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The Cambridge History of English and American Literature in 18 Volumes (1907–21).
Volume III. Renascence and Reformation.

V. The Progress of Social Literature in Tudor Times

§ 18. William Bullein

Boorde was not the only physician who advanced the culture of his age. In those days, chirurgeons and doctors were men of general knowledge. Thomas Vicary insists that, besides his professional training, a chirurgeon should be versed in natural philosophy, grammar, rhetoric and abstract science. John Halle adds astronomy, natural history and botany to the list. These sciences were needed to equip the practitioner with the skill and ability to put his own art to the fullest use. And thus the physician kept in touch with the knowledge of his time. Robert Recorde, said to have been physician to Edward VI and Mary, wrote dialogues on arithmetic, geography, mensuration, astrology, astronomy and algebra. But no writer has embodied so much sentiment, learning, eloquence and dramatic power in his scientific treatises as William Bullein. In his first book, The Gouvernement of Healthe, we find a reflection generally considered the property of Shakespeare:

  • In dede the poore sylly shepehard doth pleasantly pipe with his shepe, whan mighty princes do fight amonge their subjectes, and breake manye slepes in golden beds, whan bakers in bags and brewers in bottels, do snorte upon hard strawe, fearing no sodaine mishappe.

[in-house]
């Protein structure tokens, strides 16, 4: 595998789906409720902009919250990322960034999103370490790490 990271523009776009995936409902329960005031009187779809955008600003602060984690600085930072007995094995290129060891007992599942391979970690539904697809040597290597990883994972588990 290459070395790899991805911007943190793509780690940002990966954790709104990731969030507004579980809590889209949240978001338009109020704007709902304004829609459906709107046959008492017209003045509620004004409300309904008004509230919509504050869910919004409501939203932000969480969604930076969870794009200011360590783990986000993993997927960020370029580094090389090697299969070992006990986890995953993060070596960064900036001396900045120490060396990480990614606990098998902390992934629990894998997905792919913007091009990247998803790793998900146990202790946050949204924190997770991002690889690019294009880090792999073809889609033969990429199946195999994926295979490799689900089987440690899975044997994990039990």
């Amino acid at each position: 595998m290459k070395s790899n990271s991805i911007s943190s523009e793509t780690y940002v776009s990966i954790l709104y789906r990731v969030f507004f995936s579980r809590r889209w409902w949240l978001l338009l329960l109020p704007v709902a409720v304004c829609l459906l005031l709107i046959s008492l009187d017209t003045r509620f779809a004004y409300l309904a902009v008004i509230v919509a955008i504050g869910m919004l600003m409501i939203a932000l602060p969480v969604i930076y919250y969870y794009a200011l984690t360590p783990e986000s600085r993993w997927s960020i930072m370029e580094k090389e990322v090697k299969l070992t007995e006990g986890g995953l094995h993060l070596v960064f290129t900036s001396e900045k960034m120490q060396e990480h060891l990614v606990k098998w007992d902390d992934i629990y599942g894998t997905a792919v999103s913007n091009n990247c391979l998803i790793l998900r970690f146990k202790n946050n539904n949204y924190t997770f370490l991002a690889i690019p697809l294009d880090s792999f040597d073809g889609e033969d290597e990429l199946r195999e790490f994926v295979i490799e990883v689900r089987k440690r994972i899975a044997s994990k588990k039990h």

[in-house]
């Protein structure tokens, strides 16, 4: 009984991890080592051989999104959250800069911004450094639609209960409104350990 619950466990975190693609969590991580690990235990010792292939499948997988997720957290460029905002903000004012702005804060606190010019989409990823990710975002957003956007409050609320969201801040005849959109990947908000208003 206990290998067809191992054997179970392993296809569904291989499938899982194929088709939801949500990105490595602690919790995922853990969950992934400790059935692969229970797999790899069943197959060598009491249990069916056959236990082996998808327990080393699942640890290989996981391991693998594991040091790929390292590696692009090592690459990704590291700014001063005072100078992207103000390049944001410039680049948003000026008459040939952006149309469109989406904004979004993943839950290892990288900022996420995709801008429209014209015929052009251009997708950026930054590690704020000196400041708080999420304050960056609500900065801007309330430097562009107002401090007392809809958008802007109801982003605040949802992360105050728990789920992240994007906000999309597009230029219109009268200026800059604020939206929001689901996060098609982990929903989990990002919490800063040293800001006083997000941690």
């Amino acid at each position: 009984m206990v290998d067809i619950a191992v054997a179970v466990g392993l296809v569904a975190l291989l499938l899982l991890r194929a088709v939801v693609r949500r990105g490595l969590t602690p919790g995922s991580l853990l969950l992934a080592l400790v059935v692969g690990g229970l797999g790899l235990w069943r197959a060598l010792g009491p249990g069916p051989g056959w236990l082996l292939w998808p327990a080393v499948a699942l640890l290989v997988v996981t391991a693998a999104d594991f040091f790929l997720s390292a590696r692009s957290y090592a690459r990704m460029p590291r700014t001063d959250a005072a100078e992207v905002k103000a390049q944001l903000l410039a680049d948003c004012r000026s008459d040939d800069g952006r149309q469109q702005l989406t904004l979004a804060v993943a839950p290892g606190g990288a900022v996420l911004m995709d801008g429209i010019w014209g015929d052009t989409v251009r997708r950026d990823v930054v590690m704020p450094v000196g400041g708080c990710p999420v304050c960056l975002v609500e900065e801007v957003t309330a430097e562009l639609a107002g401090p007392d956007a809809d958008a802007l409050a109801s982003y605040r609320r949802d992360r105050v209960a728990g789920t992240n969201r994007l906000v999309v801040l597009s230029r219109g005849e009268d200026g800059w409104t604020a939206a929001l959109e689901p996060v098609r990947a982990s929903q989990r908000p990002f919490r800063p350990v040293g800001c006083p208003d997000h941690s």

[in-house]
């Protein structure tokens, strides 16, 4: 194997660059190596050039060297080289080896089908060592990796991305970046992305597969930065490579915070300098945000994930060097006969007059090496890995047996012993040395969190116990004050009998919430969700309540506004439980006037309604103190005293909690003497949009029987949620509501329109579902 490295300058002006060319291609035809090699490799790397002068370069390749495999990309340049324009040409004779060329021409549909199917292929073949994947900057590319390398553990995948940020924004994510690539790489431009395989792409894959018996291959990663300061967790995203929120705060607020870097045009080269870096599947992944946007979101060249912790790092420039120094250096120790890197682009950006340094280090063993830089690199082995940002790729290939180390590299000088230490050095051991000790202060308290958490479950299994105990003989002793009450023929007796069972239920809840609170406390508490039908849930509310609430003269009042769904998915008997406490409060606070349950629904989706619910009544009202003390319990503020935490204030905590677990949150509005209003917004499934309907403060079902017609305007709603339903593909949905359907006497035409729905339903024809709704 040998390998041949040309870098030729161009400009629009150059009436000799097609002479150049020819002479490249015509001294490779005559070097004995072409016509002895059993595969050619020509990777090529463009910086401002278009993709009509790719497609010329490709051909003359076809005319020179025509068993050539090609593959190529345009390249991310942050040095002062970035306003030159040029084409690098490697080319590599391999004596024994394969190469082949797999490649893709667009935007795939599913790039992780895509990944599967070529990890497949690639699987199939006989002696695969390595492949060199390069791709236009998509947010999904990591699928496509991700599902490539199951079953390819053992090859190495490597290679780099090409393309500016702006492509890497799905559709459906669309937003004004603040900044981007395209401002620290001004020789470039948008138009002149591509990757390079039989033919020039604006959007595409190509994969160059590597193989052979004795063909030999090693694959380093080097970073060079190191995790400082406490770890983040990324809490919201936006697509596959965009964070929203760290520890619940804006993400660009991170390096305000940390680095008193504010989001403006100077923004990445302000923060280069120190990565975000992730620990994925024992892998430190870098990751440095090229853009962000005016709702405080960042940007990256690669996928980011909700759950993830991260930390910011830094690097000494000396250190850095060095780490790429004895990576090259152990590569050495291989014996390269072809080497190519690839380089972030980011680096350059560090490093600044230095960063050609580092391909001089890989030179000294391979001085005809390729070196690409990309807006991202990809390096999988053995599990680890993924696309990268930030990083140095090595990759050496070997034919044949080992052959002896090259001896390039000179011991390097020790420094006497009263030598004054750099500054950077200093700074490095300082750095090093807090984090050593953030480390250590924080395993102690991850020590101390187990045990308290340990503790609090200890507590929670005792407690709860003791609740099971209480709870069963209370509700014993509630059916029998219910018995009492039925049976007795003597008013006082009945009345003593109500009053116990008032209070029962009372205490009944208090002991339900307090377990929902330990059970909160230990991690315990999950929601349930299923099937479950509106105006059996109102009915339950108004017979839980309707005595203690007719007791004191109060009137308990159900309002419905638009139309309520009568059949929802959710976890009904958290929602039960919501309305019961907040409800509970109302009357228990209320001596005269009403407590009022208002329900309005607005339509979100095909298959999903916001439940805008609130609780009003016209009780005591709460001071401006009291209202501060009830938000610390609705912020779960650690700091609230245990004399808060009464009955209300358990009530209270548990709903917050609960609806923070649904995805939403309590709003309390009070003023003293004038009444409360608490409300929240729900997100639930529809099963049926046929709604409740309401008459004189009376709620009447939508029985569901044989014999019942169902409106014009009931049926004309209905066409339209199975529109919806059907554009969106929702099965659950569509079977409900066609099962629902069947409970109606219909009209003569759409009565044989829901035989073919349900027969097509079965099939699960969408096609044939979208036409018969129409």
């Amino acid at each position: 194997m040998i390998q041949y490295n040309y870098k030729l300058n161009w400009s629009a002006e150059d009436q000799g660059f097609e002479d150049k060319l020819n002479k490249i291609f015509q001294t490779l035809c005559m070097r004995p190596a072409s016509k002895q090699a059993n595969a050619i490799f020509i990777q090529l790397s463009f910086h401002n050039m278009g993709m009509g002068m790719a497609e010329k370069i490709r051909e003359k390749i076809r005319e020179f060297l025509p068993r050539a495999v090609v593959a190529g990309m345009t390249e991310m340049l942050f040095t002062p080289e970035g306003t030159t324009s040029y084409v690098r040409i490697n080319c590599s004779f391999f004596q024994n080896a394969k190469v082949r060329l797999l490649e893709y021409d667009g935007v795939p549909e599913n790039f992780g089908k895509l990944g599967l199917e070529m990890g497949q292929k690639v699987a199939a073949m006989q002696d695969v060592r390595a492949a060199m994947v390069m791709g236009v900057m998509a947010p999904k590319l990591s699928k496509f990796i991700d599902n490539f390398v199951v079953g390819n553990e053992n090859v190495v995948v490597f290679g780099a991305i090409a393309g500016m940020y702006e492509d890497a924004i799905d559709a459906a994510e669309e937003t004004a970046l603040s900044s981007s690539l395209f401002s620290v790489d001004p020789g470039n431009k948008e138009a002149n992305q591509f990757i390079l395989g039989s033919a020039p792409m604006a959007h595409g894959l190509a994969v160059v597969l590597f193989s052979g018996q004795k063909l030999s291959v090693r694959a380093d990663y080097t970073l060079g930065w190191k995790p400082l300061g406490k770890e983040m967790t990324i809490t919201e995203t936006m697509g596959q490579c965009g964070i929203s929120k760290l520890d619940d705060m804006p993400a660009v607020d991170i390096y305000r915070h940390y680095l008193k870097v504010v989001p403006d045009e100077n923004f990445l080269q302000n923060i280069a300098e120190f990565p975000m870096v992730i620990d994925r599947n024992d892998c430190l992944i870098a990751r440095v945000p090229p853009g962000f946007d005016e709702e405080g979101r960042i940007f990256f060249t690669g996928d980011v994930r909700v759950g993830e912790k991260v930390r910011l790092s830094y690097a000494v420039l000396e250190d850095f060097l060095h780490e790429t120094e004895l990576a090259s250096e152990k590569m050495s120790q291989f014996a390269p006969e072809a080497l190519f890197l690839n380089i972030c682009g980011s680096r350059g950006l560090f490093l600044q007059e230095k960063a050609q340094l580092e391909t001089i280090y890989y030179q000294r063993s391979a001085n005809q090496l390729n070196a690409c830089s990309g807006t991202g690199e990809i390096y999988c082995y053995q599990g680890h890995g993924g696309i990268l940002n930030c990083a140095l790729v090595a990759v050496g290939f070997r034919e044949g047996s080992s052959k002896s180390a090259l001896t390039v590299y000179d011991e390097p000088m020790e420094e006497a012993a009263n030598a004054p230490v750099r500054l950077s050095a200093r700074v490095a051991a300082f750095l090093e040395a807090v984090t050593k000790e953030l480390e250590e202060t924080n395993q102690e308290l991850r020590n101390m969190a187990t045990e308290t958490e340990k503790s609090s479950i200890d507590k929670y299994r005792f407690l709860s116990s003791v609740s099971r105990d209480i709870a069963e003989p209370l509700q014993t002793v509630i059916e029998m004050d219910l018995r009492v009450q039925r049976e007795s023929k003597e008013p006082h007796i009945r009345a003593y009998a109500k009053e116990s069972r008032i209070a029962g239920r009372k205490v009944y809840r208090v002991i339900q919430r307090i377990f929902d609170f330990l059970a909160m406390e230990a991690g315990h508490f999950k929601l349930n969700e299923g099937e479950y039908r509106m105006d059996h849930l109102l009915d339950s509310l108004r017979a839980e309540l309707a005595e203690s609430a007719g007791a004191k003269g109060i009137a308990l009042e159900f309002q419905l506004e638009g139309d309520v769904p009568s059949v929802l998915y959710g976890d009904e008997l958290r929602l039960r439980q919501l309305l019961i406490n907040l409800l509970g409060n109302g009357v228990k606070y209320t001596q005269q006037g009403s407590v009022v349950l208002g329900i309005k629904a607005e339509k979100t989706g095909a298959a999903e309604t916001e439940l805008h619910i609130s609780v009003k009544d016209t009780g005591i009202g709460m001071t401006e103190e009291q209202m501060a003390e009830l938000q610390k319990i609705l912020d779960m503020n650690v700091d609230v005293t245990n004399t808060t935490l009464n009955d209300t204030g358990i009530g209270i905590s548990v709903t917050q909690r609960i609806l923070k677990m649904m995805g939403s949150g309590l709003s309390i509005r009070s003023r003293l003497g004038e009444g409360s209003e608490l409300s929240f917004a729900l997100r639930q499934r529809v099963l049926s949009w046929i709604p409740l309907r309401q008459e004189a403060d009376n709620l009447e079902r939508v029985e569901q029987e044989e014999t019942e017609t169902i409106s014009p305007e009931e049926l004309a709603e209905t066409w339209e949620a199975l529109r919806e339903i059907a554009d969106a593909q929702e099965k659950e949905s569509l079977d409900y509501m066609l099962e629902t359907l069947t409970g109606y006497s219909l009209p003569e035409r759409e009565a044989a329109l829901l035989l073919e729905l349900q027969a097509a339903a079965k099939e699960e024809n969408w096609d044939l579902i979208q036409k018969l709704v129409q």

• In 1562, he produced Bullein’s Bulwarke of Defence againste Sicknes, Sorues, etc., obviously modelling his title on Elyot’s successful Castel of Helth. Bullein’s attitude to his subject can best be expressed in the words of his own dedication:

  • I beyng a child of the Commonwealthe am bounde unto my mother, that is, the lande, in whom I am borne: to pleasure it with any good gift that it hath pleased God to bestowe upon me, not to this ende to instructe the learned but to helpe the ignoraunt, that thei maie resort to this little Bulwarke.
  • The book is divided into four separate treatises, the second in the form of a dialogue, and it contains what he had learnt from travel and study about herbs, surgery, the cultivation of health and the practical part of a physician’s work. But the scholars who were carrying on this work of enlightenment had many other things of which to tell the people besides remedies for their bodies. Although the College of Physicians had been incorporated as early as 1518, the position of medical men was far from established. Bullein ascribes their low estate to the impostures and frauds of empirics and mountebanks. Here, again, the curtain is lifted which hides the low life of the Middle Ages, and, in a passage of bitter eloquence, we hear of the escaped criminals, idle labourers and runaway serving-men that sell worthless or poisonous drugs, practise witchcraft and necromancy, doing more harm, according to Bullein, than limitours, pardoners or vagabonds. The whole work has many digressions and touches of autobiography. But the personal note is sounded to most effect when the physician who had undergone the insult of a prosecution for murder and was then languishing in prison for debt, utters the lament beginning: “Truely there is none other purgyng place or purgatorie but this”—not only in bodily suffering but in anguish of soul,
  • continuall thought, sometyme wishyng that Death might conquere life, broken hart and vexed spirite, full of sondrie inwarde affections and alteracions of minde, small rest or quietnes, sorowful for the death of kindred, or frendes, being changed into bitter enemies, whiche is a greate plague.